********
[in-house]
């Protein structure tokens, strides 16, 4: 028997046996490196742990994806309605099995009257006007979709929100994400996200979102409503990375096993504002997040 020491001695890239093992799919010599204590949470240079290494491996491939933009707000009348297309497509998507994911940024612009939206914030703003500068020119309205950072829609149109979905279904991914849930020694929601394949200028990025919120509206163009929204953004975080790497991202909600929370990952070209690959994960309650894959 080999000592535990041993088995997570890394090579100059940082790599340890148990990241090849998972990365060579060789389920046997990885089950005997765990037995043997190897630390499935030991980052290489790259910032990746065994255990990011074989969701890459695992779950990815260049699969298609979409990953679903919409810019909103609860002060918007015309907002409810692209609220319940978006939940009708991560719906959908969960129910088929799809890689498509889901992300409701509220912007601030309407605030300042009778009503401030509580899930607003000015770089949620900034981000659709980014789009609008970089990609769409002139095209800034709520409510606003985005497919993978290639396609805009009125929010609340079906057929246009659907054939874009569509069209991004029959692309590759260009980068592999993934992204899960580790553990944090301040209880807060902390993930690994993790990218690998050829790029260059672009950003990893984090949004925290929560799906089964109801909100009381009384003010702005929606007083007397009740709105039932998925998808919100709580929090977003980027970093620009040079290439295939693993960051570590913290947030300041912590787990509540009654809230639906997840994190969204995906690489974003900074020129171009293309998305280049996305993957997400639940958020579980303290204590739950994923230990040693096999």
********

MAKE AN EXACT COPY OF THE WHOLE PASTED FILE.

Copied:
[in-house]
């Protein structure tokens, strides 16, 4: 028997046996490196742990994806309605099995009257006007979709929100994400996200979102409503990375096993504002997040 020491001695890239093992799919010599204590949470240079290494491996491939933009707000009348297309497509998507994911940024612009939206914030703003500068020119309205950072829609149109979905279904991914849930020694929601394949200028990025919120509206163009929204953004975080790497991202909600929370990952070209690959994960309650894959 080999000592535990041993088995997570890394090579100059940082790599340890148990990241090849998972990365060579060789389920046997990885089950005997765990037995043997190897630390499935030991980052290489790259910032990746065994255990990011074989969701890459695992779950990815260049699969298609979409990953679903919409810019909103609860002060918007015309907002409810692209609220319940978006939940009708991560719906959908969960129910088929799809890689498509889901992300409701509220912007601030309407605030300042009778009503401030509580899930607003000015770089949620900034981000659709980014789009609008970089990609769409002139095209800034709520409510606003985005497919993978290639396609805009009125929010609340079906057929246009659907054939874009569509069209991004029959692309590759260009980068592999993934992204899960580790553990944090301040209880807060902390993930690994993790990218690998050829790029260059672009950003990893984090949004925290929560799906089964109801909100009381009384003010702005929606007083007397009740709105039932998925998808919100709580929090977003980027970093620009040079290439295939693993960051570590913290947030300041912590787990509540009654809230639906997840994190969204995906690489974003900074020129171009293309998305280049996305993957997400639940958020579980303290204590739950994923230990040693096999």